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High Performance: When Britain Ruled the Roads

by Peter Grimsdale

2019 review by Anders Ditlev Clausager

When I was a young child, trying to learn how to ride a bicycle, I managed to break my leg, and with the state of art of medicine being what it was in the 1950s, my leg was encased in a full plaster cast and I was effectively confined to bed for six weeks. All was not wasted, as indulgent parents kept me supplied with a steady stream of new books, especially about cars, one of which was Ken Purdy’s Kings of the Road which I still cherish, since it was a great introduction to the history of some famous marques, told in inimitable style.

When I got into Peter Grimsdale’s High Performance I was immediately reminded of Purdy’s classic book, since Peter, like Ken Purdy, is an excellent story teller who has also written a number of novels – not exactly about cars, mind you. By contrast, High Performance is an overview of the history of Britain’s motor industry in its golden age, from say 1945 to 1970, when, as Peter argues, “Britain ruled the roads”.

As Peter explained to us when he gave a presentation at the SAHB spring seminar, the book is the story of his heroes, from entrepreneurs like William Lyons and Len Lord, engineers like Alec Issigonis, Spen King and Malcolm Sayer, sports and racing car constructors like Raymond Mays, Donald Healey, Colin Chapman and John Cooper, to drivers like Hawthorn, Collins, Moss, Clark – and perhaps less predictably, Jocelyn Hambro and Kjell Qvale who introduced the MG sports car to the American market. Even Lady Docker gets a look-in. This is accessible history writing at its best, and elegantly avoids getting bogged down in technicalities; it should appeal to the lay reader as well as to the motoring historian.

You may well argue that we have heard all of this before, and what is the point of yet another book following a well-trodden path? Well, Peter tells the story particularly well, with an eye for detail, often amusing. His book serves as a good introduction to the subject, and if the reader is then inspired to carry on with further studies, there is an extensive bibliography in High Performance. There is also an excellent index, and some end notes quoting source material (some of which are very intriguing and I will need to follow up).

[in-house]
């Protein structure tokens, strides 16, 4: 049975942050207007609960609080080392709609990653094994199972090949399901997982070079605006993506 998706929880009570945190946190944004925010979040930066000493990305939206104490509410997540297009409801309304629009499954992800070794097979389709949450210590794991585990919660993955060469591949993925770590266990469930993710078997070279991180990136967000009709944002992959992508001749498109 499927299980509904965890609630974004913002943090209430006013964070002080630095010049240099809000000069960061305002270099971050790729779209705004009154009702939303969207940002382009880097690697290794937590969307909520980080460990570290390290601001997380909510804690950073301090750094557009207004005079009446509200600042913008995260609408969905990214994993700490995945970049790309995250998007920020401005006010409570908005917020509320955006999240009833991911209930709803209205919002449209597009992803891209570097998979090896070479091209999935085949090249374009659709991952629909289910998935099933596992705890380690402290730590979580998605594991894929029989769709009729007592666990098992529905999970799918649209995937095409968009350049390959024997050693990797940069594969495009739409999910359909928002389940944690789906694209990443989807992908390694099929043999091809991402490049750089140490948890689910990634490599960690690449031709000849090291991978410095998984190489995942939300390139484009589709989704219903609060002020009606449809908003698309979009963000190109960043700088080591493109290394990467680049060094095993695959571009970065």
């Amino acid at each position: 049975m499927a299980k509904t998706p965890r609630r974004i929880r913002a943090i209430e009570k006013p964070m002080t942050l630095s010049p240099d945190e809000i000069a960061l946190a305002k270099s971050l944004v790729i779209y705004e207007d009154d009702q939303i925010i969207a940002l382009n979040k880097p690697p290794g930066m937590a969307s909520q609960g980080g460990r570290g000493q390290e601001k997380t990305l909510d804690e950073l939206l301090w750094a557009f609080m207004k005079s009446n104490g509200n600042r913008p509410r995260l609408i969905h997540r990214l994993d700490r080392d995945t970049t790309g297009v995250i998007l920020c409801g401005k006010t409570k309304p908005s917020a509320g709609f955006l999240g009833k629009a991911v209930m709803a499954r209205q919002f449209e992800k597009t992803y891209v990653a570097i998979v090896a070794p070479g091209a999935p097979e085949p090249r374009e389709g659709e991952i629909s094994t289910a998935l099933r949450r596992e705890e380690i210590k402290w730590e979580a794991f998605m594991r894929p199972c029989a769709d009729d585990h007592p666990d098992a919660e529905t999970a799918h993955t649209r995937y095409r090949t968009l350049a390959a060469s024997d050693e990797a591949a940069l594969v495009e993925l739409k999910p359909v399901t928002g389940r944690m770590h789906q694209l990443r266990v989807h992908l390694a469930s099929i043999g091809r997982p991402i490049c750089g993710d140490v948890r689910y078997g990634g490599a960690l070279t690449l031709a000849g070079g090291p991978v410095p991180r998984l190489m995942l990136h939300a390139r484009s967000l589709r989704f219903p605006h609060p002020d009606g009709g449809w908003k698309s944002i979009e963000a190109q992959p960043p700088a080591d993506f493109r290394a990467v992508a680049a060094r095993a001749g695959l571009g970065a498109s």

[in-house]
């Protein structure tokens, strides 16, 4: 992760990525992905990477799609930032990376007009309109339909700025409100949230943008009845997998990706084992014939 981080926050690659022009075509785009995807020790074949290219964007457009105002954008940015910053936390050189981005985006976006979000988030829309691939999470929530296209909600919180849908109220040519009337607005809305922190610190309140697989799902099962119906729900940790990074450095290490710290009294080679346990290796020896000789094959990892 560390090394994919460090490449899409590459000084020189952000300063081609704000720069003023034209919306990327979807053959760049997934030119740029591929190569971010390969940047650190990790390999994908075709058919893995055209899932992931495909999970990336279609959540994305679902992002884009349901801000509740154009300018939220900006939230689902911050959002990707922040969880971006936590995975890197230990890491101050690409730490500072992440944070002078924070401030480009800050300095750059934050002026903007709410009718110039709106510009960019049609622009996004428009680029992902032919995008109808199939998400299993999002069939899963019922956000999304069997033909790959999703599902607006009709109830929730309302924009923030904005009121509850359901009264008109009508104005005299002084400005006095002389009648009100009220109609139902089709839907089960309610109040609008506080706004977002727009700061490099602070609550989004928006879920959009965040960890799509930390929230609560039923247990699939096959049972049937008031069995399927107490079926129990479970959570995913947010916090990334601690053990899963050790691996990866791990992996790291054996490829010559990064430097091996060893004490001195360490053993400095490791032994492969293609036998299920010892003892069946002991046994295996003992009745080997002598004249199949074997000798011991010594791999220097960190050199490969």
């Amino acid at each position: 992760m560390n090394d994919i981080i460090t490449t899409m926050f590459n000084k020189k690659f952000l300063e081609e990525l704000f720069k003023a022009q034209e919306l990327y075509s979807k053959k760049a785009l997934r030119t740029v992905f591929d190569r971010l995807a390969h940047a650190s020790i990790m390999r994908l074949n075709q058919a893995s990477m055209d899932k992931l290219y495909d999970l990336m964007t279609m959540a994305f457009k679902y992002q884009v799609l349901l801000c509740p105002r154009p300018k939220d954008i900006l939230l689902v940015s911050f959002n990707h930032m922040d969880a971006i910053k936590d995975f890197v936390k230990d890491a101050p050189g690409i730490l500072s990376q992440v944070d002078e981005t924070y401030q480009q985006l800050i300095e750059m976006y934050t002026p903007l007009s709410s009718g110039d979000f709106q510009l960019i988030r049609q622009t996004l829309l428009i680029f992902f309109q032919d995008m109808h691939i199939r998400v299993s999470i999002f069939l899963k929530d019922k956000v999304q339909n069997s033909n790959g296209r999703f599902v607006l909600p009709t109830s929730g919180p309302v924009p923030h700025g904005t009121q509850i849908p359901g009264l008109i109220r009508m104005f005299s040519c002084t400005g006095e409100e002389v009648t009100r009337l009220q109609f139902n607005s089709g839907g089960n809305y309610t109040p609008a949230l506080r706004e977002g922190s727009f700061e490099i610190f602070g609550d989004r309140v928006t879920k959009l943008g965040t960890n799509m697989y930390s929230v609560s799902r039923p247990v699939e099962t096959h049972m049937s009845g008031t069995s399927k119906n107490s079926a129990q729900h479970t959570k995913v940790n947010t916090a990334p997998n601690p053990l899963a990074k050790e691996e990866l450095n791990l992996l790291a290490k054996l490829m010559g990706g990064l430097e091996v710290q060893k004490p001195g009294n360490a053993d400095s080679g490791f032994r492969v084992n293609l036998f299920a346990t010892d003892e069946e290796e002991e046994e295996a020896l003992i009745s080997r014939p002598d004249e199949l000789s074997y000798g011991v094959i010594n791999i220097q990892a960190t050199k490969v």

Peter has done his homework and clearly knows his stuff. There are very few errors, mostly minor, and none which detract from the story. It is not, I should add, a complete story; there is for instance barely a mention of Vauxhall and Bedford, and I regret that Gerald Palmer is only mentioned as the designer of the “ditch finding” Riley Pathfinder. The chapter titles are apt but mostly do not immediately identify the subject of the chapter, and I would have liked to see the chapter title in the running header. The 32 black-and-white archive photos are in a single section in the middle of the book; they are rather small but the selection is more than adequate, and after all this is a book to enjoy reading, not just for looking at pictures.

Publisher: Simon & Schuster. www.simonandschuster.co.uk

Price: £20

Description: Hardback (240 x 160 mm), 326 pages, illustrations in black and white.

ISBN: 978-1-4711-6845-1

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